MD Anderson and TriSalus Life Sciences announce strategic research collaboration to evaluate treatment of solid tumors

Studies to evaluate liver and pancreatic cancers with SD-101, an investigational TLR9 agonist, in combination with checkpoint inhibition immunotherapy using novel delivery approach

The University of Texas MD Anderson Cancer Center and TriSalus Life Sciences today announced a strategic research collaboration to evaluate the treatment of tumors of the pancreas and liver by integrating interventional delivery of SD-101, an investigational toll-like receptor 9 (TLR9) agonist, in combination with checkpoint inhibition immunotherapy.

Under the agreement, MD Anderson and TriSalus will collaborate on studies evaluating the administration of investigational SD-101 intravascularly via TriSalus’ Food and Drug Administration (FDA) cleared, proprietary Pressure-Enabled Drug Delivery™ (PEDD™) technology across a range of liver and pancreatic solid tumors. The initial study will focus on liver metastases from uveal melanoma, followed by studies focused on metastatic disease from pancreatic ductal adenocarcinoma and colorectal cancer. Programs for hepatocellular carcinoma and locally advanced pancreatic ductal adenocarcinoma also are under development. TriSalus will provide funding and technology for the studies.

“We’re pleased to collaborate with MD Anderson in pursuit of our collective goal to improve outcomes for patients with tumors of the liver and pancreas. The goal of these studies is to augment the potential of existing therapies through novel drug delivery technology and to investigate the strategic modulation of immune microenvironments with investigational candidate SD-101,” said Steven Katz, M.D., Chief Medical Officer at TriSalus. “Collaborations such as this are an integral part of our development strategy to evaluate treatments to help overcome the challenges inherent to solid tumors and enable a broader population of cancer patients to benefit from immunotherapy.”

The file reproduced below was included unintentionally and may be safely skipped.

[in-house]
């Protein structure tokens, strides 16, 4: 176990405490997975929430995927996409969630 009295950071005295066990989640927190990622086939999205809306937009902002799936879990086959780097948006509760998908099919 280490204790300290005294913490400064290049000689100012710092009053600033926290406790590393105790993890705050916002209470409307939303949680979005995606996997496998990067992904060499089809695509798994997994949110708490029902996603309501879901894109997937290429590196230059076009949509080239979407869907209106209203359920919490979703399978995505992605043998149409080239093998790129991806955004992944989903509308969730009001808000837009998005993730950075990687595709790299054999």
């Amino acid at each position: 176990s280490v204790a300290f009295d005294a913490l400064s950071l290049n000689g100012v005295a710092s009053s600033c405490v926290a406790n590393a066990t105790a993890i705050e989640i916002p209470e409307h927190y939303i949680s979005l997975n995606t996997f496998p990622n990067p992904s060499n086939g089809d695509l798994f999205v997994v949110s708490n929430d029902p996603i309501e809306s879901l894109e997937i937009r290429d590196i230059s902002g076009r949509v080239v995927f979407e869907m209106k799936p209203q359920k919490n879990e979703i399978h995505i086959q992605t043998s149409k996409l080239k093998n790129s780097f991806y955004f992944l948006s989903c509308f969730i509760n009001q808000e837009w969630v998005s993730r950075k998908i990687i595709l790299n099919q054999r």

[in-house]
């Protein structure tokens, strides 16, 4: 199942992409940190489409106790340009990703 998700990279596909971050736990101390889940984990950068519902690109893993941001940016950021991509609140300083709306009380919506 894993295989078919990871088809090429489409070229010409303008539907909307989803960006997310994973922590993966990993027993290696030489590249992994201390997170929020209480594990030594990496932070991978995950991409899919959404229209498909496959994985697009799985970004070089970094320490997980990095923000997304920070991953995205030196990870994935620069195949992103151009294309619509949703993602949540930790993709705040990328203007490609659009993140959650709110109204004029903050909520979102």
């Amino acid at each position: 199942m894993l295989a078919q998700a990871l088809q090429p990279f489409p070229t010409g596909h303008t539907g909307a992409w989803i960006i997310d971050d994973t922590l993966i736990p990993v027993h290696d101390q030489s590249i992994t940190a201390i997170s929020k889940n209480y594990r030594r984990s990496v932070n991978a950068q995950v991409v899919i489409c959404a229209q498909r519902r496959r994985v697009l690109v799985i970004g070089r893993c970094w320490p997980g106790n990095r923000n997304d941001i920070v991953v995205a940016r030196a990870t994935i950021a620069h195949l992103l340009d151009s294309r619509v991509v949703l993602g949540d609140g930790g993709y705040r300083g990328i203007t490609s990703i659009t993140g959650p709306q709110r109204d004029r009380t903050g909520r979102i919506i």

SD-101 has been evaluated in phase 2 studies in advanced cutaneous melanoma and head and neck cancer. Early data suggests SD-101 augmented responsiveness to checkpoint inhibitors through stimulation of innate immune cells, along with favorable programming of the T cell population. The planned studies under the research collaboration are intended to deliver SD-101 deep into the vasculature of solid tumors using PEDD, a technique not previously possible using standard delivery approaches.

Solid tumors continue to represent one of the single biggest hurdles to successful cancer treatment. High levels of pressure inside solid tumors prevent the delivery of oncology therapeutics, with less than 1% of therapy penetrating solid tumors in some circumstances. TriSalus developed PEDD to deliver immuno-oncology therapeutics directly into the vasculature of solid tumors.

“Tumors in the pancreas and liver are notoriously difficult to treat effectively, and these patients need new therapeutic options. Our collaboration with TriSalus provides a unique opportunity to evaluate immunotherapy in combination with a novel delivery approach,” said Sapna Patel, M.D., associate professor of Melanoma Medical Oncology at MD Anderson. “We look forward to our work together to advance new treatments aimed at improving clinical outcomes and the lives of our patients.”